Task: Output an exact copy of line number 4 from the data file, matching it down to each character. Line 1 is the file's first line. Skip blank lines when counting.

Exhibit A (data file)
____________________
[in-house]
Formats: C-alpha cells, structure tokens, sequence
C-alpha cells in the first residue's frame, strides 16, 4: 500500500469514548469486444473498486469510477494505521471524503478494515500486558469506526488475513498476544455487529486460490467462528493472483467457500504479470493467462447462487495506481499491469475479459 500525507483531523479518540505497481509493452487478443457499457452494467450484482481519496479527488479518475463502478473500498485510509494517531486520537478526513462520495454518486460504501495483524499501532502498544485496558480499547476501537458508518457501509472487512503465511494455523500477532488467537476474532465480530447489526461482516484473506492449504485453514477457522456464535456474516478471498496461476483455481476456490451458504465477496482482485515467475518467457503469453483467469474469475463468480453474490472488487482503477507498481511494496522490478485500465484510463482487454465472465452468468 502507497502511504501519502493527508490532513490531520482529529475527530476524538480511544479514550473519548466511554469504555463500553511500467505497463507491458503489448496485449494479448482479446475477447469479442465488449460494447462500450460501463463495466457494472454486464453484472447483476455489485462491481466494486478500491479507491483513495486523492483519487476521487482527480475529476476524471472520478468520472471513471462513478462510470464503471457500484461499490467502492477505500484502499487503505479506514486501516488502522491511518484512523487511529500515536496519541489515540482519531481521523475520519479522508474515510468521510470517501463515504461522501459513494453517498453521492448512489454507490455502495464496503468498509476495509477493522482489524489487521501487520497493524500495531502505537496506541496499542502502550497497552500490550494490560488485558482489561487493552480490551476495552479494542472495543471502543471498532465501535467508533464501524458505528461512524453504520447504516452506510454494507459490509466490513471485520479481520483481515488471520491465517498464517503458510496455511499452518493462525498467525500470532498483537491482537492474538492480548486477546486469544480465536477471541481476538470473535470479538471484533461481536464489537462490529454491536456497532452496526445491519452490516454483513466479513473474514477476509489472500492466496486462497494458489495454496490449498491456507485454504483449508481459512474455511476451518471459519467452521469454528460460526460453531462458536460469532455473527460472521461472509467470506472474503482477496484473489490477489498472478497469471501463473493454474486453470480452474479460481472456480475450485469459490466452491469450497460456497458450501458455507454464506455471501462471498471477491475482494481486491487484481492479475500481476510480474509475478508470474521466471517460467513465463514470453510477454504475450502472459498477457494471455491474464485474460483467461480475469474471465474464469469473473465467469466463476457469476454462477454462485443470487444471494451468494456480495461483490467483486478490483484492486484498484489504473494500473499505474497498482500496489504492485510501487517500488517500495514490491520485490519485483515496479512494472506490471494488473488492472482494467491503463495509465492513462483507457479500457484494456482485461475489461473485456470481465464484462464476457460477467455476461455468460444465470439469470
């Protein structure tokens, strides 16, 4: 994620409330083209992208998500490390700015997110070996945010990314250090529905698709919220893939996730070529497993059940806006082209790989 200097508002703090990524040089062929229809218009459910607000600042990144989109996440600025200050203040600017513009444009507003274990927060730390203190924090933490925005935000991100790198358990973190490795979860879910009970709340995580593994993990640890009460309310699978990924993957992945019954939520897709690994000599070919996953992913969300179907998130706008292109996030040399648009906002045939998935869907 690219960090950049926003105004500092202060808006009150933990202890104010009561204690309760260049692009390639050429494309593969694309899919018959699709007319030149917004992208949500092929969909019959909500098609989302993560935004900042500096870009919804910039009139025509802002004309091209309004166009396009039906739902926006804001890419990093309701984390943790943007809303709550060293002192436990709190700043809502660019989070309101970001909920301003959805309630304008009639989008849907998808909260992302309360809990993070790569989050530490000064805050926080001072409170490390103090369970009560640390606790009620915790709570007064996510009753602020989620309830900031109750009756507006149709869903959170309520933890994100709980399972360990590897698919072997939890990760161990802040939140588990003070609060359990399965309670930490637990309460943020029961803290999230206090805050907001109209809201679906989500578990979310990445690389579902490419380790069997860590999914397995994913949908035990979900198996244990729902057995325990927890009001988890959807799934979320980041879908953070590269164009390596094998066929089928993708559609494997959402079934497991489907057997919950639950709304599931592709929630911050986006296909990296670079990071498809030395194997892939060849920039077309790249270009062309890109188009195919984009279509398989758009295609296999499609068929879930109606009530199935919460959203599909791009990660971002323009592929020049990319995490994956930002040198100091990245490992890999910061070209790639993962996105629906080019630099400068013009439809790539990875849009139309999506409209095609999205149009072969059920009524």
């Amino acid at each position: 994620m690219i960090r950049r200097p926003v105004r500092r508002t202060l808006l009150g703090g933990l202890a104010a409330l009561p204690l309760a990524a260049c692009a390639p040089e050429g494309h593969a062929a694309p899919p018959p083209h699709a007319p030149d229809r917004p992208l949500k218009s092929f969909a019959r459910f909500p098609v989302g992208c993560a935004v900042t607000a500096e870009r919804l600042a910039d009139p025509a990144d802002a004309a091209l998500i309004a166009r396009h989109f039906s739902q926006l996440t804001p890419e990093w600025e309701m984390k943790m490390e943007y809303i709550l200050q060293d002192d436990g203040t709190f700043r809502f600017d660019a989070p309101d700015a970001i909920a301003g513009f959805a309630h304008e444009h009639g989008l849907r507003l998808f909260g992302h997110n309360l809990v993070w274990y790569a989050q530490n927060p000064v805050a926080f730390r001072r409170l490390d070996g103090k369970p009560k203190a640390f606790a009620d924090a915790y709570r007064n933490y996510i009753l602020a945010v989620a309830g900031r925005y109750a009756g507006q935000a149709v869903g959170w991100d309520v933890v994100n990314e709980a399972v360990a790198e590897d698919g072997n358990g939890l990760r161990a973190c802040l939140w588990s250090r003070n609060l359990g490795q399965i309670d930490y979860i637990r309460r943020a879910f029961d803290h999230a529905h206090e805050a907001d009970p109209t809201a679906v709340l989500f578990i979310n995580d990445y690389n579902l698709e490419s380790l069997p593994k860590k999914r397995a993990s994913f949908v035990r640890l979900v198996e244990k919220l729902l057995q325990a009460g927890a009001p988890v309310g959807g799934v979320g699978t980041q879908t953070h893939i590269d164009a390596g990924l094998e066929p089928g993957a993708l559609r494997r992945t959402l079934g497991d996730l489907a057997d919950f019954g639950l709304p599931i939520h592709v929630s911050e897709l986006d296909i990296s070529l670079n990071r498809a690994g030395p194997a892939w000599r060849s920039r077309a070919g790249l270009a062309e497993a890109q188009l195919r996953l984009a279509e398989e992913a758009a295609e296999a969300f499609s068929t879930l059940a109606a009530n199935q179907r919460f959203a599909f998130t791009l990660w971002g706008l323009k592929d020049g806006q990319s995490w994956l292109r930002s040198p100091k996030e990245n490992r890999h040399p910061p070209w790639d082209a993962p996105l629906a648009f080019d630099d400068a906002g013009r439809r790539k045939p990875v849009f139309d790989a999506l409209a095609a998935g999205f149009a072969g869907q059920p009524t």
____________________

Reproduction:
């Protein structure tokens, strides 16, 4: 994620409330083209992208998500490390700015997110070996945010990314250090529905698709919220893939996730070529497993059940806006082209790989 200097508002703090990524040089062929229809218009459910607000600042990144989109996440600025200050203040600017513009444009507003274990927060730390203190924090933490925005935000991100790198358990973190490795979860879910009970709340995580593994993990640890009460309310699978990924993957992945019954939520897709690994000599070919996953992913969300179907998130706008292109996030040399648009906002045939998935869907 690219960090950049926003105004500092202060808006009150933990202890104010009561204690309760260049692009390639050429494309593969694309899919018959699709007319030149917004992208949500092929969909019959909500098609989302993560935004900042500096870009919804910039009139025509802002004309091209309004166009396009039906739902926006804001890419990093309701984390943790943007809303709550060293002192436990709190700043809502660019989070309101970001909920301003959805309630304008009639989008849907998808909260992302309360809990993070790569989050530490000064805050926080001072409170490390103090369970009560640390606790009620915790709570007064996510009753602020989620309830900031109750009756507006149709869903959170309520933890994100709980399972360990590897698919072997939890990760161990802040939140588990003070609060359990399965309670930490637990309460943020029961803290999230206090805050907001109209809201679906989500578990979310990445690389579902490419380790069997860590999914397995994913949908035990979900198996244990729902057995325990927890009001988890959807799934979320980041879908953070590269164009390596094998066929089928993708559609494997959402079934497991489907057997919950639950709304599931592709929630911050986006296909990296670079990071498809030395194997892939060849920039077309790249270009062309890109188009195919984009279509398989758009295609296999499609068929879930109606009530199935919460959203599909791009990660971002323009592929020049990319995490994956930002040198100091990245490992890999910061070209790639993962996105629906080019630099400068013009439809790539990875849009139309999506409209095609999205149009072969059920009524």